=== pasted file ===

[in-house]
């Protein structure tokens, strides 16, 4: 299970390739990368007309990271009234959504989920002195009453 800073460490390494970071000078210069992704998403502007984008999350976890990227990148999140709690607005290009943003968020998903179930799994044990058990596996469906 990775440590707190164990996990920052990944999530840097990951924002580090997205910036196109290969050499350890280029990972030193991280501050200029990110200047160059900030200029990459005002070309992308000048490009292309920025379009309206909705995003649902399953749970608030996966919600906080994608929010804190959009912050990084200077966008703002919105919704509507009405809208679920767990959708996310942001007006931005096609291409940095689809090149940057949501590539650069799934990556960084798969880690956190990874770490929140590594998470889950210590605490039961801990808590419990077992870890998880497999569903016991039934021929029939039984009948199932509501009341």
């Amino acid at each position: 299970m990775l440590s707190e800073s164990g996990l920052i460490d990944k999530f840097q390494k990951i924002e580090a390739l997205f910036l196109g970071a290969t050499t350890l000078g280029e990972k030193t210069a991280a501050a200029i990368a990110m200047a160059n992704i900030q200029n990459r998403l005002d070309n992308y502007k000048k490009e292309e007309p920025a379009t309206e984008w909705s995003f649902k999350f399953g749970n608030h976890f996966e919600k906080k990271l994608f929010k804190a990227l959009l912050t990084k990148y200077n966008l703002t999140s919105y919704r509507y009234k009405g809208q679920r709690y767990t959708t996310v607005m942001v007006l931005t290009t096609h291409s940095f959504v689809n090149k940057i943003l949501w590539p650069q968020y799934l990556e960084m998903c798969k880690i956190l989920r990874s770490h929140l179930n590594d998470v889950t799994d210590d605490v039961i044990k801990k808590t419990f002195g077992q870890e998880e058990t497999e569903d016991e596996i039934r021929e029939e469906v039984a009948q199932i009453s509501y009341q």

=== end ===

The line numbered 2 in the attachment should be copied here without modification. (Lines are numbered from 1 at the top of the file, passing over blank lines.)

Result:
């Protein structure tokens, strides 16, 4: 299970390739990368007309990271009234959504989920002195009453 800073460490390494970071000078210069992704998403502007984008999350976890990227990148999140709690607005290009943003968020998903179930799994044990058990596996469906 990775440590707190164990996990920052990944999530840097990951924002580090997205910036196109290969050499350890280029990972030193991280501050200029990110200047160059900030200029990459005002070309992308000048490009292309920025379009309206909705995003649902399953749970608030996966919600906080994608929010804190959009912050990084200077966008703002919105919704509507009405809208679920767990959708996310942001007006931005096609291409940095689809090149940057949501590539650069799934990556960084798969880690956190990874770490929140590594998470889950210590605490039961801990808590419990077992870890998880497999569903016991039934021929029939039984009948199932509501009341």